There are a large number of critical pieces of infrastructure that need to be built to enable these services across the continent. Core banking infrastructure, credit scoring & analytics, mobile wallets, low cost remittances, payment processing & networks, as well as regulatory & compliance solutions are just a few areas we’re paying attention to as Africa builds out its FinTech stack.

Companies like Mono, who are building out a modern way to access data from financial accounts across Africa, are vital to the creation of many of the services we envision Africans having access to over the next decade.

McKinsey’s report on Banking in Africa contextualizes the opportunity well: “Globally, the banking industry is facing disappointing returns and sluggish growth…Africa’s banking sector provides a refreshing contrast. It’s markets are fast growing and nearly twice as profitable as the global average.”

The revenue of the banking sector in Africa amounted to $86B in 2020, and is expected to increase to $129B by 2022. Egypt, Angola, Nigeria and South Africa command the lion’s share of the continent’s banking revenue, estimated at around 68%.

Notably, while profits for banking in Africa are amongst the highest globally, the combination of COVID-19 resulting in economic contractions across the continent as well as drops in commodity prices pose a threat to this. Similarly, the large profit margins of banks and high fees prove to be providing a tremendous opportunity for new entrants.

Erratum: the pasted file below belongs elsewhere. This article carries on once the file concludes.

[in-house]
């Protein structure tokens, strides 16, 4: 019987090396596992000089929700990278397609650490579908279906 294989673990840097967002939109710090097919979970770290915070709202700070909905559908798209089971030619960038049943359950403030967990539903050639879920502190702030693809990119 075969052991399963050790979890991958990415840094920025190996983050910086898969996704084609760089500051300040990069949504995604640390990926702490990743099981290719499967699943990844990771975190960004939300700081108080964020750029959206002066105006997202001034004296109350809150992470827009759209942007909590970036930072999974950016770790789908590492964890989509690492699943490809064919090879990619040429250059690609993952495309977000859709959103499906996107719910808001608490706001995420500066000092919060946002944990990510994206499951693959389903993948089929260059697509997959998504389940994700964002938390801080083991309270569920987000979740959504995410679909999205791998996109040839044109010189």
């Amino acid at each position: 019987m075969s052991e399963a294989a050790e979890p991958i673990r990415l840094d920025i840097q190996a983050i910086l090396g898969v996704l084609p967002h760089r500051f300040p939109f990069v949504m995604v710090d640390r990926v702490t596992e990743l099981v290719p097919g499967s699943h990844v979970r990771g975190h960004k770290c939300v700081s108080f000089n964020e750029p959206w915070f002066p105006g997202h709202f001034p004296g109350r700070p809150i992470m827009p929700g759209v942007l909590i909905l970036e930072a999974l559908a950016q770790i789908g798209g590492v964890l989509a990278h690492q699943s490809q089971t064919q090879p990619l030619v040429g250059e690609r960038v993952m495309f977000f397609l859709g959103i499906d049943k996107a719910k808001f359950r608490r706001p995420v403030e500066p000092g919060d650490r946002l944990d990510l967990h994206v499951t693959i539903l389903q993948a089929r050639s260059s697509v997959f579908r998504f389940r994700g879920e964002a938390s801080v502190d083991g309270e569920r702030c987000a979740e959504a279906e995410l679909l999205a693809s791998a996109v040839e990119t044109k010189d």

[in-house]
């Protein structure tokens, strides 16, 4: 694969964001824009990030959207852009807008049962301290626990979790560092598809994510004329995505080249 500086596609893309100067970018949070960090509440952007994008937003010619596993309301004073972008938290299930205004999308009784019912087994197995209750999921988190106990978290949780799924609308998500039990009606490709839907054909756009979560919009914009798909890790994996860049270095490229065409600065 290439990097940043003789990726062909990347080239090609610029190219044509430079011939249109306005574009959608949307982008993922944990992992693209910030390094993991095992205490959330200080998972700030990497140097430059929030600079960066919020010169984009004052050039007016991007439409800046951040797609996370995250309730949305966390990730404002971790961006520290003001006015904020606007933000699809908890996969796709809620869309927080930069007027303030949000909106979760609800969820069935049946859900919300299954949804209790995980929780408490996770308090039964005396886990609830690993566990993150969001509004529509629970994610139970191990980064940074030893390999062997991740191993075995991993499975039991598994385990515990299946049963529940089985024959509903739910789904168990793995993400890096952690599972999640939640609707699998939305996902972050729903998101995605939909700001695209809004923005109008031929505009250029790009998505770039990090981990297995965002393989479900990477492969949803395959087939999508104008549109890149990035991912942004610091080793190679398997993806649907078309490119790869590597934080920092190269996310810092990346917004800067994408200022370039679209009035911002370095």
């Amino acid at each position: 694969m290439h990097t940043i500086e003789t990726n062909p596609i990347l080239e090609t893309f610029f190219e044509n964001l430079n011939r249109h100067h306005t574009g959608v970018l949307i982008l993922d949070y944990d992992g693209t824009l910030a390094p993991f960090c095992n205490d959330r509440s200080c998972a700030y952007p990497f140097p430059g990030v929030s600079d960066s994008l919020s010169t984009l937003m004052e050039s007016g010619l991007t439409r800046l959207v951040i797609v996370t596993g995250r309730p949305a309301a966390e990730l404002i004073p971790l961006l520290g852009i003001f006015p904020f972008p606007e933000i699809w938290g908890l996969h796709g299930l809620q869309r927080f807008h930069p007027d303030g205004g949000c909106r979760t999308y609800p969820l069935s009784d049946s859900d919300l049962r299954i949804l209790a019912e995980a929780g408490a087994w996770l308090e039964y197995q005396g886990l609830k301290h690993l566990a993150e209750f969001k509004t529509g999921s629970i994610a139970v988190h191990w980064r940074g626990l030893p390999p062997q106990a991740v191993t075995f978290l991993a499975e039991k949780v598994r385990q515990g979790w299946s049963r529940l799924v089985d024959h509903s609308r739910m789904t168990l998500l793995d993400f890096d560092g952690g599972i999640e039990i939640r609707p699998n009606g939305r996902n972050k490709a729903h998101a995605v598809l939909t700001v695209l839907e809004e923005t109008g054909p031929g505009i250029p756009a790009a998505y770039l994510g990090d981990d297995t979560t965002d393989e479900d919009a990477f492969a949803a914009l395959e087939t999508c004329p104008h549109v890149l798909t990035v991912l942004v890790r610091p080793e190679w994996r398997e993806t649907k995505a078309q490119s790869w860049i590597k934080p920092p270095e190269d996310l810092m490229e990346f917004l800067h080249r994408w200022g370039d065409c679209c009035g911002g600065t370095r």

Indeed, those who invest in and dedicate time building out these solutions will bear the fruits of their labor. Africa is the global banking industry’s second-most profitable region — driven by largely non competitive environments and high interest rates, so it’s a market waiting to be disrupted.

Why Now?

First: data costs are plummeting, creating a low cost opportunity for the delivery of financial services via the internet.

*Gross national income (GNI), the sum of a country’s gross domestic product (GDP) plus net income from abroad. It represents the value produced by a country’s economy in a given year, regardless of whether the source of the value created is domestic production or receipts from overseas.

Second: Mobile internet penetration has skyrocketed. In Nigeria for example, by 2025 64.9% of the population is expected to be a mobile internet user (up from just 9.6% in 2015).